Do You Hire Your Children to Lower Your Tax Liabilities?
If you have not been taking advantage of the tax benefit of hiring your kids because you want them to focus on their school activities, why not changing your focus now to get a huge tax saving and get them an early start? Your children could substitute for your assistant, especially during this pandemic while you are running business at home. You could design a job description for your children. The benefit is great: building work ethic early, saving in tax liability, and much more.
Hiring your children to work in your business has always been a great tax planning strategy, shifting income to your children. The changes in the tax laws make it even better because of the doubling of the standard deduction. Your children income could be tax free or they would pay the tax at a lower tax bracket.
Be mindful that the IRS is looking for taxpayers who did not follow the rules:
Rule 1: Your child must be a real employee. The work must be ordinary and necessary for your business, and the pay must be for services actually performed. The service must be appropriate for your business. Any real work for your business can qualify. The IRS has accepted that a seven-year-old child may be an employee, but that might not be the case for a younger child. It also depends on the State employment laws and the type of work or service.
Rule 2: The compensation must be reasonable. It is advantageous for tax savings purposes to pay your child as much as possible. However, it must be in line with the standard pay in the industry for comparable work in the geographic area.
Rule 3: You must comply with all of the legal requirements for employers. You should complete the same procedures that are required when you hire a person not related to you.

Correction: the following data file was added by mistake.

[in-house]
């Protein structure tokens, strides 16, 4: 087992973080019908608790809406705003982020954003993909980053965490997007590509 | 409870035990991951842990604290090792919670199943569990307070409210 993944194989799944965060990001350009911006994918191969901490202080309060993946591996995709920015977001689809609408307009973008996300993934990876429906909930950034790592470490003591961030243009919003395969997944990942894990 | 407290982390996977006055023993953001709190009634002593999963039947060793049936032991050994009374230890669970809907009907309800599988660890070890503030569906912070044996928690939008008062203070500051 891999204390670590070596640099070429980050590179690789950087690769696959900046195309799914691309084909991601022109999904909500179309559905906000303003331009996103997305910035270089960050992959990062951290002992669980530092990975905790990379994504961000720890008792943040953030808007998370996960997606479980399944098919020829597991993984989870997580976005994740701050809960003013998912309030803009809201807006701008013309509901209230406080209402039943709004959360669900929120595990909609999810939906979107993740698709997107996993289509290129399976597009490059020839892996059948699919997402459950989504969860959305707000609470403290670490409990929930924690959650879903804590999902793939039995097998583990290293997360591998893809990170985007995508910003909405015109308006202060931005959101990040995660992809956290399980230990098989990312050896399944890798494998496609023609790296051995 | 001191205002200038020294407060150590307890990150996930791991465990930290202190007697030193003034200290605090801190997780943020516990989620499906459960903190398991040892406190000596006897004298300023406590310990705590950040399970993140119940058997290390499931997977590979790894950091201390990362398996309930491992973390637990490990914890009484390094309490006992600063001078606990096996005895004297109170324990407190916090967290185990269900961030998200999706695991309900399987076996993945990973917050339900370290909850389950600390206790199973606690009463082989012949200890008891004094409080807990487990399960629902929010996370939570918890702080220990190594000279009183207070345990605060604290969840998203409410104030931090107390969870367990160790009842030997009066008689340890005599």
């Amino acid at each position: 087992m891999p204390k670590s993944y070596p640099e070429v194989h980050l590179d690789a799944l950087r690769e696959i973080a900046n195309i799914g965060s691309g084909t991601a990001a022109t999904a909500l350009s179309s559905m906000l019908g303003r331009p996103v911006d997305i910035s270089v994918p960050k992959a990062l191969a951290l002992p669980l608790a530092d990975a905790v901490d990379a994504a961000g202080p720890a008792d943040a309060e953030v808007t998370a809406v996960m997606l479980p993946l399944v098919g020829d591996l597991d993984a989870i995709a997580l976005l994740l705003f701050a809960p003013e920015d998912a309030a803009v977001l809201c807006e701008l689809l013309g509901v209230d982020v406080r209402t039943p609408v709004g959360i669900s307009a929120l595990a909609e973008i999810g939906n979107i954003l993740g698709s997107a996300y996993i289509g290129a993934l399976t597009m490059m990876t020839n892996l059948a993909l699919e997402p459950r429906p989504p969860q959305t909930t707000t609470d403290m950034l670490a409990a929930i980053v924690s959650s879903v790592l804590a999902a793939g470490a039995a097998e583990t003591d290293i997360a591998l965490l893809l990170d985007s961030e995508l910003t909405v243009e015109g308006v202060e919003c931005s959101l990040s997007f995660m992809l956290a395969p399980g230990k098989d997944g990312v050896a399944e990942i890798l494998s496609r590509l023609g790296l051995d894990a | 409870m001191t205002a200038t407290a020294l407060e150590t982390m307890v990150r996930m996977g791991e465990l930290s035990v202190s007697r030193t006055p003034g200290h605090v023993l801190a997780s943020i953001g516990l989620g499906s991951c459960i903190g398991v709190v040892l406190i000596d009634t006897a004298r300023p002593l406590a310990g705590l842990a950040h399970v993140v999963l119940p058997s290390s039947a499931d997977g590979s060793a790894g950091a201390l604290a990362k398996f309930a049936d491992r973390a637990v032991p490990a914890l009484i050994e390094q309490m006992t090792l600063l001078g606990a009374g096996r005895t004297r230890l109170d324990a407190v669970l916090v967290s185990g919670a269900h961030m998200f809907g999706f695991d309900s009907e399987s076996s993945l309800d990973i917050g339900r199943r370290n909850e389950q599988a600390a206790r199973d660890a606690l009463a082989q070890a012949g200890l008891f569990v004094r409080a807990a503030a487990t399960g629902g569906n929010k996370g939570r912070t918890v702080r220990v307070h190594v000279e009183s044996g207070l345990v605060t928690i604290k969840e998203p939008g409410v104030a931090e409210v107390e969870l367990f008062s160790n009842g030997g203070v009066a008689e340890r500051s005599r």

Andrew is the sole shareholder of a S Corporation. For the past 5 years, he was not on the payroll of his S Corporation. Consequently, he missed some huge tax deductions. Last year after a tax consultation, he decided that he was going to run his business differently. He did the followings:
1. He determined a reasonable salary for himself and his 19 years old son. Yes, he hired his son, who is attending college.
2. He agreed to sign a contract for payroll services.
3. He signed a contract for accounting services and committed to a monthly meeting review.
For 2019 tax year, Andrew benefited a huge tax saving. He had over $10,000 tax free, the salary he paid to his son, as a business expense. The son received a tax refund of about $800.00. The amount of taxes withheld from his paychecks. Andrew had his own salary also deducted as business payroll expenses. Consequently, the business net income is lower which translated to less net business income on his K-1 form. In addition, he benefited another deduction from QBI (Qualified Business Income).
Do you know that you could reduce your tax liability by proper tax planning strategy as individual or business owner?
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